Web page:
Goldsmith Street: The Future of Sustainable, Affordable Housing?

For the first time, the UK’s Stirling Prize has been won by a social housing project.

Paul Keskeys Paul Keskeys

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London firm Mikhail Riches has triumphed in this year’s RIBA Stirling Prize, taking home the United Kingdom’s most prestigious architectural award for its council housing scheme in Norwich. Remarkably, this marks the first time that the prize has been won by a social housing project, a fact that hopefully signifies a pivotal moment for this oft-neglected sector.

The project’s street-facing aesthetic is its most obvious strength: cream-colored bricks frame windows with smartly detailed bris soleils; trash bins are cleverly hidden within perforated brick alcoves; roofs with elegantly steep pitches are covered in glossy black tiles.

On first impressions, one would be forgiven for thinking this was a private residential development rather than a public housing project, the kind traditionally hampered by incredibly tight budgets and burdensome density requirements.

Photograph by Tim Crocker via Wallpaper*

However, Goldsmith Street’s greatest qualities lie in aspects that you cannot see. Firstly, the 105 homes are designed to stringent Passivhaus environmental standards, meaning energy costs are around 70% cheaper than average.

According to The Guardian, this means that heating bills should be just £150 a year, a boon when fuel poverty is a major issue. It’s the largest Passivhaus development of its kind in the United Kingdom, and a new exemplar in sustainable design for councils around the country.

Photograph by Tim Crocker

Secondly, that density — Mikhail Riches successfully argued for reduced distances between properties than stipulated under planning rules (46 feet rather than the usual 69 feet), allowing them to opt for low-rise, humanely-scaled buildings while still accommodating the required number of dwellings.

It’s an example of cooperation between architects and city councils — and an uplifting display of common sense — that should form a precedent for future discussions around planning issues.

Photograph by Tim Crocker via The Guardian

Finally, there is the thoughtfulness of the development’s overall layout. Mikhail Riches was one of few firms to propose streets rather than multi-story apartment blocks, which proved to be a differentiating factor in their winning competition proposal.The architects were inspired by the nearby Victorian row houses of Norwich’s Golden Triangle, and the terraced nature of the Goldsmith Street residences strengthens the street front, forming a clear boundary that frames neatly designed communal green spaces. There are numerous car-free walking paths through the development, and every home also has some kind of private outdoor space, be it a balcony or a small garden.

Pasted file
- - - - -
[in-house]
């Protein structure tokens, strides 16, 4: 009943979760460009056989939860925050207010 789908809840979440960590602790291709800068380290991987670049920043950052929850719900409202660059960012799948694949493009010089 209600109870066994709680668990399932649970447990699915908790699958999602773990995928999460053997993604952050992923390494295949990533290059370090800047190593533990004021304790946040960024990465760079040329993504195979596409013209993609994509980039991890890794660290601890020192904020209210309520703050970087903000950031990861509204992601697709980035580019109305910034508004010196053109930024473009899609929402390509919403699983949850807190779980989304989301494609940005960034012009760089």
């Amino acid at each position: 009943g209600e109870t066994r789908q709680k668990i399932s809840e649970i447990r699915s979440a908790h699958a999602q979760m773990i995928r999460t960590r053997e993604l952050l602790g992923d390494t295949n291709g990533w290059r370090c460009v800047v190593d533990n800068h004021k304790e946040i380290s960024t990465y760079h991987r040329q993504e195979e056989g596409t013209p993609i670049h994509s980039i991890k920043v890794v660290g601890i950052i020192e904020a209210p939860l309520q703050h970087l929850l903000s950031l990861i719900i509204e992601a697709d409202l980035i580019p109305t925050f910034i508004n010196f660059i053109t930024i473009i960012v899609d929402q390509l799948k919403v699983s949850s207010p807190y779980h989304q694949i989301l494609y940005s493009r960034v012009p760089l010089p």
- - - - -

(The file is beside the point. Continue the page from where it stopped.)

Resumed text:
Typical floor plans; drawings via Mikhail Riches

So, is Goldsmith Street the perfect template for the future of affordable housing? Maybe. The way in which the project was paid for could make it hard for other councils to replicate — it was funded by Norwich Regeneration Company, a wholly owned entity set up by the city council in 2015 that some argue compromise its tag as a true social housing project. There are also questions around the interiors, with photographs hard to come by.

That said, the typical floor plan above indicates room sizes that are generous by affordable housing standards, and it must be assumed the finishes have been well considered, in keeping with the exterior of the development.

Photograph by John Fielding Aerial Photography

Overall, Goldsmith Street surpasses a long-held preconception about social housing — that it must be designed and constructed with the bare minimum in mind. By rolling out Passivhaus principles on a large scale, and beating out significant cultural projects to the Stirling Prize, these architects have laid down a marker to the profession.

Mikhail Riches has proved that, with the right approach to planning and no small amount of smart architectural detailing, an affordable housing project can raise the bar for architecture as a whole.

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Hero image by Tim Crocker

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